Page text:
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Chelsea, Sunderland show injuries matter

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David Moyes' future in doubt


David Moyes and Sunderland's misery complete with shambolic relegation

With only six wins, Sunderland's bright spots -- like the first victory (2-1, on Nov. 5 at Bournemouth) and the astonishing-but-fluke hammering of Crystal Palace (4-0 on Feb. 4 at Selhurst Park) -- served only to encourage false hope this season.

Rating out of 10: 2


It was not a season in which highlights seem appropriate to describe occasional saving graces, but on an individual level, two of the many players expected to leave Sunderland this summer brought smiles to supporters' faces.

Goalkeeper Jordan Pickford built on all the promise shown as Vito Mannone's understudy, suggesting he might become a long-term fixture for England and a club capable of winning trophies.

And the indefatigable Jermain Defoe combined ruthless finishing and extraordinary compassion for Bradley Lowery, the Sunderland supporter -- six last week -- suffering from a rare form of cancer, neuroblastoma.

Jordan Pickford looks on during the Premier League match between Everton and Sunderland at Goodison Park on February 25, 2017 in Liverpool, England. (Photo by Chris Brunskill Ltd/Getty Images)
Jordan Pickford continued to shine during a difficult season for Sunderland.

Low point

Sunderland supporters are accustomed to poor results, but will broadly forgive anything except lack of effort and commitment. On occasions throughout a miserable season, both qualities have seemed absent.

From plenty of contending games in which defeat was meekly accepted as if pre-ordained, perhaps the worst performances of all were reserved for two matches against fellow relegation strugglers Swansea City, with Sunderland truly clueless as they slumped to defeat 3-0 away and 2-0 at home.

One veteran fan described the lacklustre, passionless display against Swansea in the season's final home game as the worst he could remember in half a century of supporting the club. That might be an exaggeration, but is one based on sheer disbelief that a team with pride to play for, and under no other pressure having already been relegated, should offer such little threat to a club just three places above them with every right to feel nervous about a battle for survival nearing its climax.

Jermain Defoe's goals gave Sunderland a shred of hope but David Moyes' doomed side finally succumbed to the drop.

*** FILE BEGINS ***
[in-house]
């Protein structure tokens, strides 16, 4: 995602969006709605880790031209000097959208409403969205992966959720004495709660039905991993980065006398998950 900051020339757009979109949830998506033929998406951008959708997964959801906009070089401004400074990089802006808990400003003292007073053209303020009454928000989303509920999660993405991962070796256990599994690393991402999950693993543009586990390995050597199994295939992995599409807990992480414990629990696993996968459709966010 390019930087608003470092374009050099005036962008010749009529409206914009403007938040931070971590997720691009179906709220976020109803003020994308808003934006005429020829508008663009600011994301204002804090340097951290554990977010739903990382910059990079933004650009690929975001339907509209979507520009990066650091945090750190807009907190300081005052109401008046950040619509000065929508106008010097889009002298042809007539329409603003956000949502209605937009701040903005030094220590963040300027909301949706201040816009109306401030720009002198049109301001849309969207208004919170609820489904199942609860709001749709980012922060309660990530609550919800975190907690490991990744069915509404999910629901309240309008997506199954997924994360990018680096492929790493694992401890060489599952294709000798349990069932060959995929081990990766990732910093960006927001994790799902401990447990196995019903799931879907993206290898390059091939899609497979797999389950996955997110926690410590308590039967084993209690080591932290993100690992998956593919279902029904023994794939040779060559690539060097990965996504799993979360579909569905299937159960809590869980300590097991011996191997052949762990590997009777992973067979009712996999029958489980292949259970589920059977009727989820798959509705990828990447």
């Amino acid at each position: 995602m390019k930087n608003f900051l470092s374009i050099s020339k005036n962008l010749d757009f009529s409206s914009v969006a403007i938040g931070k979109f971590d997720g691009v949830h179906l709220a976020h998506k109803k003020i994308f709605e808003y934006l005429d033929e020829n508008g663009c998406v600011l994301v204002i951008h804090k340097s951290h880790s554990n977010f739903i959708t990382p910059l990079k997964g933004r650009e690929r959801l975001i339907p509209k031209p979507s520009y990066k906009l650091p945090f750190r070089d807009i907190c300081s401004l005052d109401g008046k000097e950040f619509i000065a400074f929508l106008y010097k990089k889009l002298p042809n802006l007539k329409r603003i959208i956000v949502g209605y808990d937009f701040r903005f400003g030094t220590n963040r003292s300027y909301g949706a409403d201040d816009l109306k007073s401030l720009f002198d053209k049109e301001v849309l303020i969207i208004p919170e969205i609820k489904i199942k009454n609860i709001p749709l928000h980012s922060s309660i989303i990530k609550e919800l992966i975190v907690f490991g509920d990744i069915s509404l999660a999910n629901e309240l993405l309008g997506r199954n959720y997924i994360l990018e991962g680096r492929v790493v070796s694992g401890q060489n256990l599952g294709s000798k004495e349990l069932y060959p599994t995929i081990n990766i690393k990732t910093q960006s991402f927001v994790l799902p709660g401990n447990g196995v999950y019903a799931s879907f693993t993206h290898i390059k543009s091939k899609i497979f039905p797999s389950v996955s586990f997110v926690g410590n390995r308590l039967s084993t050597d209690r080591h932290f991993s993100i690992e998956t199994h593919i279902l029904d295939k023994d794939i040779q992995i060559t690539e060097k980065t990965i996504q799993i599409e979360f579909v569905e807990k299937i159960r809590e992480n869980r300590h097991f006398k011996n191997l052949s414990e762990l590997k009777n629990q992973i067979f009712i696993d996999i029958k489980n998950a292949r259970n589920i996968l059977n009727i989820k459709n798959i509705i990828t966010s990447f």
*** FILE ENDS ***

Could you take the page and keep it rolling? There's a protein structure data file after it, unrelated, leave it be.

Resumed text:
Star Man

Pickford's absence because of injury for several weeks of the season makes the choice of Defoe easier, but it would have been hard to argue with the striker's tally of 15 goals in any case. This amounted to more than half Sunderland's shameful total of 29.

Defoe is a model professional who takes care of his body, and this has enabled him to be ever-present -- until pulling out of the finale at Chelsea -- despite ending the season less than five months short of his 35th birthday. What is more, Defoe scored his goals despite an abysmal level of service. His goalscoring return to England action was a personal bonus and if, as everyone including the player himself thinks certain, he has now played his last game for Sunderland, he leaves with the immense goodwill and respect of supporters.


In Sunderland's case, the process of choosing the season's biggest flop could begin with something longer than a short list. Exclude perhaps three or four names from the squad and you have candidates galore. But Adnan Januzaj stands out as the most glaring disappointment in a thoroughly demoralising season.

After his season-long loan, he should return to Manchester United and an uncertain future with his head hanging in shame.

Manager David Moyes has described the Belgian as technically the most gifted member of his squad. There was intermittent evidence of his skill -- including 11 minutes as substitute against Arsenal -- but even these mostly offered no end product. He will be remembered far more, if he is remembered at all, for what appeared repeatedly throughout the season to be the lack of desire of a man whose heart and mind lay far away.

Transfer talk

Moyes, or a successor if the wish of many supporters is granted and he is replaced, needs to study the success of Roy Keane in building a team with enough hunger and quality to rise from the bottom of the league to promotion as champions in 2006-2007. Keane recruited the likes of Ross Wallace, Liam Miller, Dwight Yorke and Carlos Edwards; who will be their equivalents for 2017-18?

With so many of Moyes' players wanting to leave, and others needing to be shipped out whether they like it or not, the task is enormous. Two strikers are obvious priorities, but Sunderland will need midfield grit and flair and almost an entire new defence to have any chance of emulating Newcastle United's immediate return to the Premier League.

Colin is ESPN FC's Sunderland blogger. Follow him on Twitter at @salutsunderland


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